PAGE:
22. 22. Frequency Filtering Steps1. Take the FT of f(x):2. Remove undesired frequencies:3. Convert back to a signal: We’ll talk more about this later .....
23. 23. Definitions• F(u) is a complex function:• Magnitude of FT (spectrum):• Phase of FT:• Magnitude-Phase representation:• Power of f(x): P(u)=|F(u)|2=
24. 24. Example: rectangular pulse magnituderect(x) function sinc(x)=sin(x)/x
25. 25. Example: impulse or “delta” function• Definition of delta function:• Properties:
26. 26. Example: impulse or “delta” function (cont’d)• FT of delta function: 1 x u
27. 27. Example: spatial/frequency shiftsf ( x) ↔ F (u ), then Special Cases: − j 2πux0(1) f ( x − x0 ) ↔ e − j 2πux0 F (u ) δ ( x − x0 ) ↔ e j 2πu0 x( 2) f ( x ) e j 2πu0 x ↔ F (u − u 0 ) e ↔ δ (u − u 0 )
28. 28. Example: sine and cosine functions• FT of the cosine function cos(2πu0x) F(u) 1/2
29. 29. Example: sine and cosine functions (cont’d)• FT of the sine function -jF(u) sin(2πu0x)
30. 30. Extending FT in 2D• Forward FT• Inverse FT
31. 31. Example: 2D rectangle function• FT of 2D rectangle function 2D sinc()
32. 32. Discrete Fourier Transform (DFT)
33. 33. Discrete Fourier Transform (DFT) (cont’d)• Forward DFT• Inverse DFT 1/NΔx
34. 34. Example
35. 35. Extending DFT to 2D• Assume that f(x,y) is M x N.• Forward DFT• Inverse DFT:
36. 36. Extending DFT to 2D (cont’d)• Special case: f(x,y) is N x N.• Forward DFT u,v = 0,1,2, …, N-1• Inverse DFT x,y = 0,1,2, …, N-1
37. 37. Visualizing DFT• Typically, we visualize |F(u,v)|• The dynamic range of |F(u,v)| is typically very large• Apply streching: (c is const) original image before scaling after scaling
38. 38. DFT Properties: (1) Separability• The 2D DFT can be computed using 1D transforms only: Forward DFT: Inverse DFT:kernel is ux + vy ux vy − j 2π ( ) − j 2 π ( ) − j 2π ( )separable: e N =e N e N
39. 39. DFT Properties: (1) Separability (cont’d)• Rewrite F(u,v) as follows:• Let’s set:• Then:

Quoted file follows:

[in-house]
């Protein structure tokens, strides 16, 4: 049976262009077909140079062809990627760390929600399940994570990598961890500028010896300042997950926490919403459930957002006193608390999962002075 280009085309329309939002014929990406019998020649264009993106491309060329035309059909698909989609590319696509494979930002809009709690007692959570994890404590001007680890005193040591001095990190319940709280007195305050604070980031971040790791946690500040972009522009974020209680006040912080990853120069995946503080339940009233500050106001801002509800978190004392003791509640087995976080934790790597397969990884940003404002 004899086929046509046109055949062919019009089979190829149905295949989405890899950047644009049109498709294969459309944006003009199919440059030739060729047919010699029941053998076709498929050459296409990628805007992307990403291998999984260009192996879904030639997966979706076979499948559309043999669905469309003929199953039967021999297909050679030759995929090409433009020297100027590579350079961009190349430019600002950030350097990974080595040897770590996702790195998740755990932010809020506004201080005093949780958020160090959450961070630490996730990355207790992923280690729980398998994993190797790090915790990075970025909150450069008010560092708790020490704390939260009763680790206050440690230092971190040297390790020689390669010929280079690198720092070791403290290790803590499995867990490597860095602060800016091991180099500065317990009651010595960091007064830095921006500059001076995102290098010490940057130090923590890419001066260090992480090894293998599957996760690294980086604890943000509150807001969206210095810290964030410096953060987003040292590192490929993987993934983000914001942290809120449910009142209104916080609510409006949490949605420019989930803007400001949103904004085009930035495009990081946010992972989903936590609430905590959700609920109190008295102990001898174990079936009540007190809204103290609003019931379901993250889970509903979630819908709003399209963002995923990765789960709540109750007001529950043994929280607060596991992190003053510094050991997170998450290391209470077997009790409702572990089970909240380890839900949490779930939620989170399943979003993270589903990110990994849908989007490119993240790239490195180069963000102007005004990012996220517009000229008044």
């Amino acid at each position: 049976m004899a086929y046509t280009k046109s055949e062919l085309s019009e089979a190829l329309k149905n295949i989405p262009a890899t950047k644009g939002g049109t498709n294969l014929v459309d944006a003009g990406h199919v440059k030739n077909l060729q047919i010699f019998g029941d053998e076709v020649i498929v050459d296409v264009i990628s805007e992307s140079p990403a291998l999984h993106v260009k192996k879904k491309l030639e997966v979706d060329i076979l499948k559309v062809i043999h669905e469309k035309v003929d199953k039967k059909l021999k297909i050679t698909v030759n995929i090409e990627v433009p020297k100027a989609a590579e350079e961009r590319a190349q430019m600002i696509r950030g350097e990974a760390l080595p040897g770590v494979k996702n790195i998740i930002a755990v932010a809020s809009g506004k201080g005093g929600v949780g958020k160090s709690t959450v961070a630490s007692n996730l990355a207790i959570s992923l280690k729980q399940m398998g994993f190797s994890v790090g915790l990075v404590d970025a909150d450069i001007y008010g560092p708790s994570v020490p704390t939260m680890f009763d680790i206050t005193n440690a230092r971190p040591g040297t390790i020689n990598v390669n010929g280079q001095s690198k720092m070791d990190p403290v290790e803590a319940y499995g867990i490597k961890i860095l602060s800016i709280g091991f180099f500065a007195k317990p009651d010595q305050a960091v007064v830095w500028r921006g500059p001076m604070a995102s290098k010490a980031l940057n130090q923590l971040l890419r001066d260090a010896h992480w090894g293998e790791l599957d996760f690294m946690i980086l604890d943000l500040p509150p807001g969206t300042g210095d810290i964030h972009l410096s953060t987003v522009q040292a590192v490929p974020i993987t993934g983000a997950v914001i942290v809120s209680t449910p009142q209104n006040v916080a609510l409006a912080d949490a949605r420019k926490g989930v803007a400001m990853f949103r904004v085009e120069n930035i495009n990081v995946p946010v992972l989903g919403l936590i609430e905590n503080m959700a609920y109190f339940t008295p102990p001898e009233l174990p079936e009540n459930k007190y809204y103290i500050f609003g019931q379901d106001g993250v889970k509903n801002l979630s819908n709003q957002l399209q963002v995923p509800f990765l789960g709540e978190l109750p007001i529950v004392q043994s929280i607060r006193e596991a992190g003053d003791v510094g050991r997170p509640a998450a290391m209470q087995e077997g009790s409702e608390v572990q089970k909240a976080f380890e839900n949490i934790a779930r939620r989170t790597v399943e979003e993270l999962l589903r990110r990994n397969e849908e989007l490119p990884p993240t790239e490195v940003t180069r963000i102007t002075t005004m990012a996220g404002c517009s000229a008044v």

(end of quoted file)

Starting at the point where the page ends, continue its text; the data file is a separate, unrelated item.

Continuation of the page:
40. 40. DFT Properties: (1) Separability (cont’d)• How can we compute F(x,v)? ) N x DFT of rows of f(x,y)• How can we compute F(u,v)? DFT of cols of F(x,v)
41. 41. DFT Properties: (1) Separability (cont’d)
42. 42. DFT Properties: (2) Periodicity• The DFT and its inverse are periodic with period N
43. 43. DFT Properties: (3) Symmetry• If f(x,y) is real, then (see Table 4.1 for more properties)
44. 44. DFT Properties: (4) Translation f(x,y) F(u,v) • Translation is spatial domain:• Translation is frequency domain: ) N
45. 45. DFT Properties: (4) Translation (cont’d)• Warning: to show a full period, we need to translate the origin of the transform at u=N/2 (or at (N/2,N/2) in 2D) |F(u)| |F(u-N/2)|
46. 46. DFT Properties: (4) Translation (cont’d)• To move F(u,v) at (N/2, N/2), take Using ) N
47. 47. DFT Properties: (4) Translation (cont’d) no translation after translation
48. 48. DFT Properties: (5) Rotation• Rotating f(x,y) by θ rotates F(u,v) by θ
49. 49. DFT Properties: (6) Addition/Multiplication but …
50. 50. DFT Properties: (7) Scale
51. 51. DFT Properties: (8) Average value Average:F(u,v) at u=0, v=0: So:
52. 52. Magnitude and Phase of DFT• What is more important? magnitude phase• Hint: use inverse DFT to reconstruct the image using magnitude or phase only information
53. 53. Magnitude and Phase of DFT (cont’d) Reconstructed image using magnitude only (i.e., magnitude determines the contribution of each component!) Reconstructed image using phase only (i.e., phase determines which components are present!)
54. 54. Magnitude and Phase of DFT (cont’d)